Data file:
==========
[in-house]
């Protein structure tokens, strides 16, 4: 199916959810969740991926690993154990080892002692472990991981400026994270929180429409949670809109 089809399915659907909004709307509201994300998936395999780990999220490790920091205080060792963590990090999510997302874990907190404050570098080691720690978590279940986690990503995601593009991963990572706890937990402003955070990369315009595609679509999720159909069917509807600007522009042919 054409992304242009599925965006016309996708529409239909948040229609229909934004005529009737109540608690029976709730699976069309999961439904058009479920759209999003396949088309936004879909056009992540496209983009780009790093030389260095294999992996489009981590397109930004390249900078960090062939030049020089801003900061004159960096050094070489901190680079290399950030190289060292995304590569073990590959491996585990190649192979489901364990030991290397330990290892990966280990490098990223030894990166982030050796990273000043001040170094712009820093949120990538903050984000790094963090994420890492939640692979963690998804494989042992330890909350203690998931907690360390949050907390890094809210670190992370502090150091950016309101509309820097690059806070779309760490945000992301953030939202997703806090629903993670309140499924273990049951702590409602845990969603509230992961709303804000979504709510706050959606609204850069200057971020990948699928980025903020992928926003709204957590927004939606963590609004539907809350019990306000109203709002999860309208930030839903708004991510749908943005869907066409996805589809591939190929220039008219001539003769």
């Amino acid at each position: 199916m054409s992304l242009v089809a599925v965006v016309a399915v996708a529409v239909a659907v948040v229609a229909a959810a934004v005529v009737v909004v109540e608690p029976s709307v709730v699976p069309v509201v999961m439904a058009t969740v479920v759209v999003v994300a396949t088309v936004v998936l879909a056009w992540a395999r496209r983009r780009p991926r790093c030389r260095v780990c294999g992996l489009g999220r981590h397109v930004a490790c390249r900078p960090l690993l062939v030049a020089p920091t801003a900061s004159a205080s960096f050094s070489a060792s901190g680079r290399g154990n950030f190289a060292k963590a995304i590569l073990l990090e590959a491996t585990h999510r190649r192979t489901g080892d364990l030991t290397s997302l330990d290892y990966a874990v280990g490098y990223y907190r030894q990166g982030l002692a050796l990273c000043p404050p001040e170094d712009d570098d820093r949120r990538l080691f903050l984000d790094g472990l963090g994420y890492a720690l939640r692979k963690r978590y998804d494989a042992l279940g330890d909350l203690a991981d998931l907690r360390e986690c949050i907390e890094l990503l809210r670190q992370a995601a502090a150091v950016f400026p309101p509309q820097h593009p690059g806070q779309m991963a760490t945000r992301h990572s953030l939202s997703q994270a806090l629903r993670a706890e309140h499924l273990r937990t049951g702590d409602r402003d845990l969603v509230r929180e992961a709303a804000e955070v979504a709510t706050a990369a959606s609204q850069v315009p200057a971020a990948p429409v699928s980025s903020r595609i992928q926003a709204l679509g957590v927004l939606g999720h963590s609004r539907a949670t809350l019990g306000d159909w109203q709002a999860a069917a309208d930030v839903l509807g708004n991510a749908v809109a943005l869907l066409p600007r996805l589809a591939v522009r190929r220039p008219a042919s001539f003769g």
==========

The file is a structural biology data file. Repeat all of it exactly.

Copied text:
[in-house]
């Protein structure tokens, strides 16, 4: 199916959810969740991926690993154990080892002692472990991981400026994270929180429409949670809109 089809399915659907909004709307509201994300998936395999780990999220490790920091205080060792963590990090999510997302874990907190404050570098080691720690978590279940986690990503995601593009991963990572706890937990402003955070990369315009595609679509999720159909069917509807600007522009042919 054409992304242009599925965006016309996708529409239909948040229609229909934004005529009737109540608690029976709730699976069309999961439904058009479920759209999003396949088309936004879909056009992540496209983009780009790093030389260095294999992996489009981590397109930004390249900078960090062939030049020089801003900061004159960096050094070489901190680079290399950030190289060292995304590569073990590959491996585990190649192979489901364990030991290397330990290892990966280990490098990223030894990166982030050796990273000043001040170094712009820093949120990538903050984000790094963090994420890492939640692979963690998804494989042992330890909350203690998931907690360390949050907390890094809210670190992370502090150091950016309101509309820097690059806070779309760490945000992301953030939202997703806090629903993670309140499924273990049951702590409602845990969603509230992961709303804000979504709510706050959606609204850069200057971020990948699928980025903020992928926003709204957590927004939606963590609004539907809350019990306000109203709002999860309208930030839903708004991510749908943005869907066409996805589809591939190929220039008219001539003769």
């Amino acid at each position: 199916m054409s992304l242009v089809a599925v965006v016309a399915v996708a529409v239909a659907v948040v229609a229909a959810a934004v005529v009737v909004v109540e608690p029976s709307v709730v699976p069309v509201v999961m439904a058009t969740v479920v759209v999003v994300a396949t088309v936004v998936l879909a056009w992540a395999r496209r983009r780009p991926r790093c030389r260095v780990c294999g992996l489009g999220r981590h397109v930004a490790c390249r900078p960090l690993l062939v030049a020089p920091t801003a900061s004159a205080s960096f050094s070489a060792s901190g680079r290399g154990n950030f190289a060292k963590a995304i590569l073990l990090e590959a491996t585990h999510r190649r192979t489901g080892d364990l030991t290397s997302l330990d290892y990966a874990v280990g490098y990223y907190r030894q990166g982030l002692a050796l990273c000043p404050p001040e170094d712009d570098d820093r949120r990538l080691f903050l984000d790094g472990l963090g994420y890492a720690l939640r692979k963690r978590y998804d494989a042992l279940g330890d909350l203690a991981d998931l907690r360390e986690c949050i907390e890094l990503l809210r670190q992370a995601a502090a150091v950016f400026p309101p509309q820097h593009p690059g806070q779309m991963a760490t945000r992301h990572s953030l939202s997703q994270a806090l629903r993670a706890e309140h499924l273990r937990t049951g702590d409602r402003d845990l969603v509230r929180e992961a709303a804000e955070v979504a709510t706050a990369a959606s609204q850069v315009p200057a971020a990948p429409v699928s980025s903020r595609i992928q926003a709204l679509g957590v927004l939606g999720h963590s609004r539907a949670t809350l019990g306000d159909w109203q709002a999860a069917a309208d930030v839903l509807g708004n991510a749908v809109a943005l869907l066409p600007r996805l589809a591939v522009r190929r220039p008219a042919s001539f003769g």